If not, I wouldn't automatically write them off either.  

Kohl (4.00 / 1)
He's being typically and frustratingly noncommittal on this, but he's not a "conservadem": His ADA score averages 95 over the past four years.

Reminds me... (4.00 / 1)
Of when I lived in California and had to deal with Dianne Feinstein. She sometimes leaves the fold (and especially angered me when she did so on matters like EFCA, FISA, Iraq AUMF, and the Bush tax cuts), but usually she's a fairly reliable Dem vote and quite solid on civil rights matters. However, she always frustrated me when she'd be noncommittal at first on what was supposed to be an easy sell to oppose an anti-choice bill or sponsor pro-LGBT civil rights legislation. She'd always come around in the end, but it was SO irritating to beg and beg until she'd finally do so.

I'm glad she finally came around on health care, and I hope your Senator Kohl does the same.

Yes, Virginia, there are progressives in Nevada.

[ Parent ]
feinstein... (0.00 / 0)
arrggghhhh.  this is why i vote green.

[ Parent ]
you guys are gonna have to fight even harder. (0.00 / 0)
i've been sending emails that explicitly say that all we need is tort reform and tax cuts to solve this issue.  this is amurika.

Sen. Byrd almost certainly a yes for 60, no for 50 (0.00 / 0)
Sen. Byrd is a special case.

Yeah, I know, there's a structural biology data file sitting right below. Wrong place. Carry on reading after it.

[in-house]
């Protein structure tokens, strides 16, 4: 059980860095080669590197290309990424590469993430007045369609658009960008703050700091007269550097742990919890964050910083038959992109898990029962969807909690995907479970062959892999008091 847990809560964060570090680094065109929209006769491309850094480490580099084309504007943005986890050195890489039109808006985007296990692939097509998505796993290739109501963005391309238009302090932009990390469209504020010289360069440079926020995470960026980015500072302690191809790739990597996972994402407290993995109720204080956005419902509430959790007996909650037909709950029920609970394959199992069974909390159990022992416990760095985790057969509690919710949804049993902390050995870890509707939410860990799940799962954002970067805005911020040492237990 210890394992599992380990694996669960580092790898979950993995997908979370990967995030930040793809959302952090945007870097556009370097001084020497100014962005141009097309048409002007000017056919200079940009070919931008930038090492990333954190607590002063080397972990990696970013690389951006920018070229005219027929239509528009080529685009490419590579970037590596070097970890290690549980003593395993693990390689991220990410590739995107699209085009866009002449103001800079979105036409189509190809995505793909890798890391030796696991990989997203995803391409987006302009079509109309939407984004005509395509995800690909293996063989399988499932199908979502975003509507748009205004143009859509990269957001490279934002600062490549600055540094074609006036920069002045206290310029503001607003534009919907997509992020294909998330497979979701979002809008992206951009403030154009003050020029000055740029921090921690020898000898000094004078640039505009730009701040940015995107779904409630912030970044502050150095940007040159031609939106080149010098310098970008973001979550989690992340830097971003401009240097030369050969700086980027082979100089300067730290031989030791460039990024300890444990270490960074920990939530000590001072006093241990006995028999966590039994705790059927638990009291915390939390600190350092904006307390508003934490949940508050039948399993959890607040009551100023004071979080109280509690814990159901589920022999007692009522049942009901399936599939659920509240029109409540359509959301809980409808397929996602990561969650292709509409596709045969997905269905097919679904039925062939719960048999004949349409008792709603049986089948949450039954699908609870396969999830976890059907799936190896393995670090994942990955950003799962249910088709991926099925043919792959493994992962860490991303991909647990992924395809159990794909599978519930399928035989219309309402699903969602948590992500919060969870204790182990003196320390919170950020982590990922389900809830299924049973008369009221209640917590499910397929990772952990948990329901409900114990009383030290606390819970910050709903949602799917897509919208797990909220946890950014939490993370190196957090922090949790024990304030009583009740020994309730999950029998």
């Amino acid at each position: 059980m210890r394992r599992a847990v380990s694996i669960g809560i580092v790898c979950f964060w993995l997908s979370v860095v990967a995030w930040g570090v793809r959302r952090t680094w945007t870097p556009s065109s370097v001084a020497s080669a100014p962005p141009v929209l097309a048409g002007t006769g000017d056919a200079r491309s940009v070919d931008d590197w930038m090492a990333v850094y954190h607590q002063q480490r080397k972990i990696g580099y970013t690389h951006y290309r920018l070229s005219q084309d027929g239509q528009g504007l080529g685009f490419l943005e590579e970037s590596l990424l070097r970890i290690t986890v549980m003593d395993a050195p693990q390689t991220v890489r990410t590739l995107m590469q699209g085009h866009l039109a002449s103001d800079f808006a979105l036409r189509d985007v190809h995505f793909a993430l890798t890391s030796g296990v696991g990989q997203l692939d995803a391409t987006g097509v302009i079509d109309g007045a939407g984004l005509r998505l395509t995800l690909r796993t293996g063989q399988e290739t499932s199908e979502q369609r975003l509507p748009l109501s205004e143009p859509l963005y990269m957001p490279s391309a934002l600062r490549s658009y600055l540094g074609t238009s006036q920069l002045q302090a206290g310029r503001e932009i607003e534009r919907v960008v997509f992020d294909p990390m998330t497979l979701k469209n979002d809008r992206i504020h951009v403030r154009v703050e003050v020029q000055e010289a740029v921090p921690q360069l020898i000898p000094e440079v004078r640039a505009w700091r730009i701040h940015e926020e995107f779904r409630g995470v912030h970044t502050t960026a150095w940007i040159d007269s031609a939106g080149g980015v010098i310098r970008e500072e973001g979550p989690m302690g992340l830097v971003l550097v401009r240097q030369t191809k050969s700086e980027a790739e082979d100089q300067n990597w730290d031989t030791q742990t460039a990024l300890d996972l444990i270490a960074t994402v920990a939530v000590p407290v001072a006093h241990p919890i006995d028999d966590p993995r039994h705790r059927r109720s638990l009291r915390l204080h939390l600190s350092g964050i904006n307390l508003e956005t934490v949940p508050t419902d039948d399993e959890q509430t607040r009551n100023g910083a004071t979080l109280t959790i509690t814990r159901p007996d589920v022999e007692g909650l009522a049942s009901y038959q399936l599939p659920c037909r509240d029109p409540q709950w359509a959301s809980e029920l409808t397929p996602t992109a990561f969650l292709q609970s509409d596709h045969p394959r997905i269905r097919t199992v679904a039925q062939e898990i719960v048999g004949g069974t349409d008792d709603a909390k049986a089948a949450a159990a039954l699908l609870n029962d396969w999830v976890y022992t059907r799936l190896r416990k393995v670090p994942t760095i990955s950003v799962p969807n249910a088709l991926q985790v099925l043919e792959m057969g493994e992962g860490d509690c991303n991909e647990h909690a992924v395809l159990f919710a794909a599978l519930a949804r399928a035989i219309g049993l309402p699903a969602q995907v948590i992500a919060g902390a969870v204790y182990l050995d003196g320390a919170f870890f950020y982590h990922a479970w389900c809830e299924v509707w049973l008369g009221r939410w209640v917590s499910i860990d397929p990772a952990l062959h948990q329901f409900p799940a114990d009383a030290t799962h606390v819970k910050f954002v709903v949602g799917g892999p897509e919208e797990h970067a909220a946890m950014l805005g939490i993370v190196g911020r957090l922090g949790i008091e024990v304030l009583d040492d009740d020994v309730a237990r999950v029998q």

He's said little about the merits of the bill, but is unlikely to vote no. (He supported medicare, SCHIP, etc.) When it comes to a vote, I will be very surprised if he votes no.

Short of that, if there is something he objects to in the bill, it's possible he'd vote no but I'd be shocked if said no to personal requests from Sens. Kennedy, Rockefeller and President Obama to allow cloture.

The one thing Sen. Byrd will get upset about, though, is if the Senate tries to violate the spirit of the Byrd Rule and pass health care reform through budget reconciliation. That will pretty well guarantee that he's a "no" vote.

In other words, I think the best and worst cases are that Sen. Byrd is neither one of the first 50 "yes" votes required nor one of the 41 "no" votes that stop (or greatly complicate/compromise) the bill.

They call me Clem, Clem Guttata. Come visit wild, wonderful West Virginia Blue

What about Lugar? (0.00 / 0)
Dick Lugar, R-IN, is close with Obama and not mentioned here.  Why not?